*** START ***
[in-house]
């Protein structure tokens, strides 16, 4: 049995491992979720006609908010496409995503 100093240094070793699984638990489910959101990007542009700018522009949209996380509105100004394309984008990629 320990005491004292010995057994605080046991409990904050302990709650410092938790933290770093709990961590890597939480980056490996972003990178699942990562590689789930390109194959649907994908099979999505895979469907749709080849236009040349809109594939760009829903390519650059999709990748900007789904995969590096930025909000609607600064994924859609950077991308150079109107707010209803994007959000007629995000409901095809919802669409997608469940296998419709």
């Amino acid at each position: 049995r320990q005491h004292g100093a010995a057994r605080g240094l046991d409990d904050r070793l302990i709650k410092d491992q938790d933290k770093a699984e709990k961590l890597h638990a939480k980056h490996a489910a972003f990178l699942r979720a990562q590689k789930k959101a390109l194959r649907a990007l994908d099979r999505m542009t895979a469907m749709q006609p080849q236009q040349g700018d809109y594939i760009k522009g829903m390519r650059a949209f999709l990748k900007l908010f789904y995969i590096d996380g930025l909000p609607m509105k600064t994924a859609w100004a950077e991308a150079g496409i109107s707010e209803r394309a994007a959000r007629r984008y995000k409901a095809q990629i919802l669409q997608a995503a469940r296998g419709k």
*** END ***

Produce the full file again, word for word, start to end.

[in-house]
């Protein structure tokens, strides 16, 4: 049995491992979720006609908010496409995503 100093240094070793699984638990489910959101990007542009700018522009949209996380509105100004394309984008990629 320990005491004292010995057994605080046991409990904050302990709650410092938790933290770093709990961590890597939480980056490996972003990178699942990562590689789930390109194959649907994908099979999505895979469907749709080849236009040349809109594939760009829903390519650059999709990748900007789904995969590096930025909000609607600064994924859609950077991308150079109107707010209803994007959000007629995000409901095809919802669409997608469940296998419709």
């Amino acid at each position: 049995r320990q005491h004292g100093a010995a057994r605080g240094l046991d409990d904050r070793l302990i709650k410092d491992q938790d933290k770093a699984e709990k961590l890597h638990a939480k980056h490996a489910a972003f990178l699942r979720a990562q590689k789930k959101a390109l194959r649907a990007l994908d099979r999505m542009t895979a469907m749709q006609p080849q236009q040349g700018d809109y594939i760009k522009g829903m390519r650059a949209f999709l990748k900007l908010f789904y995969i590096d996380g930025l909000p609607m509105k600064t994924a859609w100004a950077e991308a150079g496409i109107s707010e209803r394309a994007a959000r007629r984008y995000k409901a095809q990629i919802l669409q997608a995503a469940r296998g419709k």